Growing up, I read Consumer Reports like other kids read comic books. Probably because it was one of my father’s favorite magazines, second to Scientific American. We weren’t in the market for appliances and cars all the time or anything, but when we were (about every ten years and only after Dad had jury-rigged the old machine with coat hangers and such to extend its life), reading up on why Nissan was better than Honda in the small sedan category that particular year or why Kenmore had the best warranties for stand-alone washers and dryers made me feel like I was part of the important decision-making of my family. That was huge because I was “the baby.” Consumer Reports armed me with information. It made me feel grown up.
So it is with great joy that I pass on not only the knowledge of value but that feeling of self-value by reviewing my first product: Guitar Hero Air Rocker. It made its debut at the Consumer Electronics Show this week, a trade thing that one of my friends attending described as being filled with “greedy nerds.” In order to play the $30 gadget, you strap on a belt buckle with a mini-amp and strum the air with a guitar pick. The buckle picks up your strumming, et voilà…you’re playing air guitar.
As the owner of Guitar Heroes 1, 2 (for Playstation and Xbox), and 3, Guitar Hero Rocks the 80′s, and Rock Band, not to mention 6 fake guitars, and having received endless joy and a sense of accomplishment (like when Diana and I slayed One on Expert) from all of these games, I can say with certainty that Air Rocker is guitarded by comparison. I know that I’m supposed to try out the product first before I wage war against it, but I refuse.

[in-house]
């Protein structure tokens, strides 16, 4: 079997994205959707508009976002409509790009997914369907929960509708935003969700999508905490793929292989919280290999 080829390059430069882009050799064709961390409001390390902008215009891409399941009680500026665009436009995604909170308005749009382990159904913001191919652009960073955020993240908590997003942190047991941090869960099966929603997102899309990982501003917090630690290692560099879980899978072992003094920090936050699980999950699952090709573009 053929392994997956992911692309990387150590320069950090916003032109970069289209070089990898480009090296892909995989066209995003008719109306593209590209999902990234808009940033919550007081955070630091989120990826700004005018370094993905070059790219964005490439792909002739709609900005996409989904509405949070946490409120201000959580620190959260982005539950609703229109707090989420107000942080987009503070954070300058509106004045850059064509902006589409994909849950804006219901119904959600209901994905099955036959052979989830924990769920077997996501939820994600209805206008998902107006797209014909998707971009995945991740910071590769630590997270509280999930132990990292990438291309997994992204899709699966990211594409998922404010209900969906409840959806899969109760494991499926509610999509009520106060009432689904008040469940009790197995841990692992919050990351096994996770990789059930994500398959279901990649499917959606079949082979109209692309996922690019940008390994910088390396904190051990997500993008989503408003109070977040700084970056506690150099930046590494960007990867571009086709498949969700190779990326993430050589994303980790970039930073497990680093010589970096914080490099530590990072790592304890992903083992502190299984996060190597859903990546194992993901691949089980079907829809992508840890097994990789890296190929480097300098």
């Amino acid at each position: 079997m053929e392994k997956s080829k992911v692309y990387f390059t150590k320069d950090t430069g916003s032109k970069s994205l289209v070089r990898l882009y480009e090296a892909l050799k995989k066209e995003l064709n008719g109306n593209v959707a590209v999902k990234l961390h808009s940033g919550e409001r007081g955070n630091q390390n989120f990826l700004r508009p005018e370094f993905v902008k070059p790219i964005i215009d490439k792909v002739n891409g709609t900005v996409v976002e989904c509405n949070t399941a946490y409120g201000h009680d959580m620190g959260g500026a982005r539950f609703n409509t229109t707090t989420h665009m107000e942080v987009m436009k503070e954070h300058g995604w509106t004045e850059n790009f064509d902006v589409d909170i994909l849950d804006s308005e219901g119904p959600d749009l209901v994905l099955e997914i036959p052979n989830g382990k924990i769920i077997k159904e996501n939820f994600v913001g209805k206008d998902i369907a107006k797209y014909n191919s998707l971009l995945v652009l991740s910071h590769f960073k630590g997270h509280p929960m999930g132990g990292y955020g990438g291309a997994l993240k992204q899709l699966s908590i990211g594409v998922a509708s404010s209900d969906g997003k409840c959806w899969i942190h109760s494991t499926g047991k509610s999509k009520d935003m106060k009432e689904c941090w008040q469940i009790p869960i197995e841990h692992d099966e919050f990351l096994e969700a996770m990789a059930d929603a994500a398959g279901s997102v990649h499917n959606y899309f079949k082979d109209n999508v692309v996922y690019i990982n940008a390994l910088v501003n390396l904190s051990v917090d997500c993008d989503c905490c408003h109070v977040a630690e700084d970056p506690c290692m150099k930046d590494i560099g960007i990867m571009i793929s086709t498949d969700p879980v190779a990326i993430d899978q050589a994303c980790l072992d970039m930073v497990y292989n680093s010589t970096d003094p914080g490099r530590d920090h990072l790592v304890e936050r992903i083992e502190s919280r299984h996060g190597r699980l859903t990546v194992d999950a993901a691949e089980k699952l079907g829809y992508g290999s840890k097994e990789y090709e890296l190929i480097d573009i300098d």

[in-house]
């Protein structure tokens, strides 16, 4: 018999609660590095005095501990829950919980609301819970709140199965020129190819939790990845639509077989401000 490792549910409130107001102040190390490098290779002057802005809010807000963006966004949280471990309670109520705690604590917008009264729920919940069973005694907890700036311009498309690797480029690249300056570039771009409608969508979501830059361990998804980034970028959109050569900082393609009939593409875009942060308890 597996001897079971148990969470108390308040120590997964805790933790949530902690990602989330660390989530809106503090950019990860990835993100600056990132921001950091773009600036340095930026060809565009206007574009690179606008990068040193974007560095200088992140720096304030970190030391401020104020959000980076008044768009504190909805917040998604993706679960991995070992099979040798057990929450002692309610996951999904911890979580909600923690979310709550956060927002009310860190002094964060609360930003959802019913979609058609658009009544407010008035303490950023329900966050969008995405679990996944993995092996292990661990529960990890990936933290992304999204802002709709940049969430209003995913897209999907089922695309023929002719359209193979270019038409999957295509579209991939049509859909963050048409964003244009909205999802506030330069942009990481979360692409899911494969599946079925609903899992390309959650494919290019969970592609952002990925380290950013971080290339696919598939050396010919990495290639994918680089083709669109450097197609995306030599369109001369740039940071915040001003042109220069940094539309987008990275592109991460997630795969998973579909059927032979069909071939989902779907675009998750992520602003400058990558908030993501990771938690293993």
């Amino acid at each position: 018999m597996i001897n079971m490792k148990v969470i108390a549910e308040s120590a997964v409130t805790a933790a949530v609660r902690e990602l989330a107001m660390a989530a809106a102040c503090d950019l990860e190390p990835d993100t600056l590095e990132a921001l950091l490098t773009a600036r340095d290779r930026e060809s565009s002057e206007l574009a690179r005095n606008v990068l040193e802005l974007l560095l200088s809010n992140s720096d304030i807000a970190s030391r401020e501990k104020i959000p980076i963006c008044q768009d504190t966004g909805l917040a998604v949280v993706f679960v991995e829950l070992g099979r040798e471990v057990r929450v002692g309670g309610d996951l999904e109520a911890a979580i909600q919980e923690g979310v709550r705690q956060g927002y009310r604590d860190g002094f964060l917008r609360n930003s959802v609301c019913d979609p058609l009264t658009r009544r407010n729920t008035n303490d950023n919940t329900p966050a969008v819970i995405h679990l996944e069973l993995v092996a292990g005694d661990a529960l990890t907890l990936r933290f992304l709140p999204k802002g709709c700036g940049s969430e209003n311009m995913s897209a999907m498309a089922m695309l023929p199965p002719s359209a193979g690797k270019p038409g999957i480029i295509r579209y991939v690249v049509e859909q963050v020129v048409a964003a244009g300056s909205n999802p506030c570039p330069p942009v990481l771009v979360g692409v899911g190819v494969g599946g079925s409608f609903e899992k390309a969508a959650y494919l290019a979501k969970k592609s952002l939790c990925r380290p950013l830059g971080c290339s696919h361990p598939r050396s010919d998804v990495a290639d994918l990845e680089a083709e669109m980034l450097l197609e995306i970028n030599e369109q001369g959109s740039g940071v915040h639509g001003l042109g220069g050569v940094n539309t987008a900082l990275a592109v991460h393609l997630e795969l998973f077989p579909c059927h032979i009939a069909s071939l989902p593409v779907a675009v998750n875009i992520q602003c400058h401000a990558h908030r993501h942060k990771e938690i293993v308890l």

First of all, I don’t want another belt. I have this thing with belts where I buy them and never wear them. Then they sit in my closet for an eternity and I get pissed at myself every time I get dressed. My friend Gloria has a theory that I don’t like to be constricted. Probably true. Second, at least with the Guitar Hero/Rock Band games, you’re playing something that resembles an instrument. Shit, if I’m buying the right to strum AIR on ONLY 10 songs for $30, I might as well, instead, lock the door, cook up a huge vat of mac and cheese for sustenance, put on Led Zeppelin’s I, II, III, IV, Houses of the Holy, and Physical Graffiti, and jam until the end of next week, pretending that I’m Page. For free.
Or sell some chump a bridge in Brooklyn.
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